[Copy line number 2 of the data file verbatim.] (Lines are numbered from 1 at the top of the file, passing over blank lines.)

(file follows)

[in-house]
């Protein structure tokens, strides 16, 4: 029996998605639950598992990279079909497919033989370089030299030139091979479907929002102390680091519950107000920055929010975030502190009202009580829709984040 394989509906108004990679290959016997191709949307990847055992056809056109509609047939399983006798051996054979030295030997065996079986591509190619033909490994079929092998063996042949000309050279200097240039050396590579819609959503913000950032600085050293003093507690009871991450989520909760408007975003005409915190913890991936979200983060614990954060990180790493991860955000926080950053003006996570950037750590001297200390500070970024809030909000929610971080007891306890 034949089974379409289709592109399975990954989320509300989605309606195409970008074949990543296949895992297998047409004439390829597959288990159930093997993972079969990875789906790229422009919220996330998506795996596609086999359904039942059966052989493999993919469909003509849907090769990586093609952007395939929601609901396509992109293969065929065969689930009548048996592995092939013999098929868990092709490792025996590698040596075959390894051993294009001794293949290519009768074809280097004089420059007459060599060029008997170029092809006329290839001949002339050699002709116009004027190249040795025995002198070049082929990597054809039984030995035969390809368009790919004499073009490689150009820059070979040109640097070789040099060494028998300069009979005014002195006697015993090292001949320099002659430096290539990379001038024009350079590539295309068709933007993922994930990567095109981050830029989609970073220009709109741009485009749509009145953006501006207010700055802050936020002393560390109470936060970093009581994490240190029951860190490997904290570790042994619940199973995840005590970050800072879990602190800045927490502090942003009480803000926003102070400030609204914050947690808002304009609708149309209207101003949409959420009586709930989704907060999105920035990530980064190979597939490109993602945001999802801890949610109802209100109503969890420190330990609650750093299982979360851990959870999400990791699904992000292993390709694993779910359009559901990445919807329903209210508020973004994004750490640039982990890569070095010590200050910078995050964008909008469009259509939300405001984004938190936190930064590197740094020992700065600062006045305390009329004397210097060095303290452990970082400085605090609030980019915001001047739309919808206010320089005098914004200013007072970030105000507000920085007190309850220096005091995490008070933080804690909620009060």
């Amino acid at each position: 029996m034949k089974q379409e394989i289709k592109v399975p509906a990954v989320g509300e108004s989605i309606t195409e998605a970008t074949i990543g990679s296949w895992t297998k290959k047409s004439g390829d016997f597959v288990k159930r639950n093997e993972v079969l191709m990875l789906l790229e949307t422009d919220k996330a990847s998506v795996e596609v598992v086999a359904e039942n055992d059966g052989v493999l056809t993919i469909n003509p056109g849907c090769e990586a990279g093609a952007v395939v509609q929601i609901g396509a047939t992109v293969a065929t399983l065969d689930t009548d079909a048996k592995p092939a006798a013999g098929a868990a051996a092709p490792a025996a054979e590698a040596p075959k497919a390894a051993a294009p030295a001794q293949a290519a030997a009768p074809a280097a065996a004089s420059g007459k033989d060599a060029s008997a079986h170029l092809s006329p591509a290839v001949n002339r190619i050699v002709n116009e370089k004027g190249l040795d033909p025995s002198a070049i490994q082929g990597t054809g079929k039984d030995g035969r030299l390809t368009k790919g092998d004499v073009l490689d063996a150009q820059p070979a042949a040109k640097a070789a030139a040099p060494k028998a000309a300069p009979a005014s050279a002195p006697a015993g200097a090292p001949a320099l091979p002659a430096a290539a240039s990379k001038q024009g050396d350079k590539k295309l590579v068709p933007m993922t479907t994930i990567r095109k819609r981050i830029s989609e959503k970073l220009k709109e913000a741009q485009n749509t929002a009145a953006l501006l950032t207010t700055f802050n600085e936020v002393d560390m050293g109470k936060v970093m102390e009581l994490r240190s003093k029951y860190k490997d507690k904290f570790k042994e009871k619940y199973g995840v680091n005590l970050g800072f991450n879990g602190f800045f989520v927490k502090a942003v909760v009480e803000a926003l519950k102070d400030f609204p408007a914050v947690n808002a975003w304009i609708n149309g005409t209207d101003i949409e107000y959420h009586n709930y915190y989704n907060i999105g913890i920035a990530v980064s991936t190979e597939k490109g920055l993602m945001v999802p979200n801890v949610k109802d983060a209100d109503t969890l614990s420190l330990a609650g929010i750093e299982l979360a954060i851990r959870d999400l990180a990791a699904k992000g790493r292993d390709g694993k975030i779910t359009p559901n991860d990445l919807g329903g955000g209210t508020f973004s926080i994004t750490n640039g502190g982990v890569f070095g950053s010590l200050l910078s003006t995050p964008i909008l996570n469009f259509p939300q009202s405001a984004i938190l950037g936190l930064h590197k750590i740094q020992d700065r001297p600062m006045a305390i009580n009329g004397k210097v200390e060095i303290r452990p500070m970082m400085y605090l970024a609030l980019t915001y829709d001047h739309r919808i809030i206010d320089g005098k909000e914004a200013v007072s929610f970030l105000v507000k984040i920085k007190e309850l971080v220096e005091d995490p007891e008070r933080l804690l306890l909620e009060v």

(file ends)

């Protein structure tokens, strides 16, 4: 029996998605639950598992990279079909497919033989370089030299030139091979479907929002102390680091519950107000920055929010975030502190009202009580829709984040 394989509906108004990679290959016997191709949307990847055992056809056109509609047939399983006798051996054979030295030997065996079986591509190619033909490994079929092998063996042949000309050279200097240039050396590579819609959503913000950032600085050293003093507690009871991450989520909760408007975003005409915190913890991936979200983060614990954060990180790493991860955000926080950053003006996570950037750590001297200390500070970024809030909000929610971080007891306890 034949089974379409289709592109399975990954989320509300989605309606195409970008074949990543296949895992297998047409004439390829597959288990159930093997993972079969990875789906790229422009919220996330998506795996596609086999359904039942059966052989493999993919469909003509849907090769990586093609952007395939929601609901396509992109293969065929065969689930009548048996592995092939013999098929868990092709490792025996590698040596075959390894051993294009001794293949290519009768074809280097004089420059007459060599060029008997170029092809006329290839001949002339050699002709116009004027190249040795025995002198070049082929990597054809039984030995035969390809368009790919004499073009490689150009820059070979040109640097070789040099060494028998300069009979005014002195006697015993090292001949320099002659430096290539990379001038024009350079590539295309068709933007993922994930990567095109981050830029989609970073220009709109741009485009749509009145953006501006207010700055802050936020002393560390109470936060970093009581994490240190029951860190490997904290570790042994619940199973995840005590970050800072879990602190800045927490502090942003009480803000926003102070400030609204914050947690808002304009609708149309209207101003949409959420009586709930989704907060999105920035990530980064190979597939490109993602945001999802801890949610109802209100109503969890420190330990609650750093299982979360851990959870999400990791699904992000292993390709694993779910359009559901990445919807329903209210508020973004994004750490640039982990890569070095010590200050910078995050964008909008469009259509939300405001984004938190936190930064590197740094020992700065600062006045305390009329004397210097060095303290452990970082400085605090609030980019915001001047739309919808206010320089005098914004200013007072970030105000507000920085007190309850220096005091995490008070933080804690909620009060």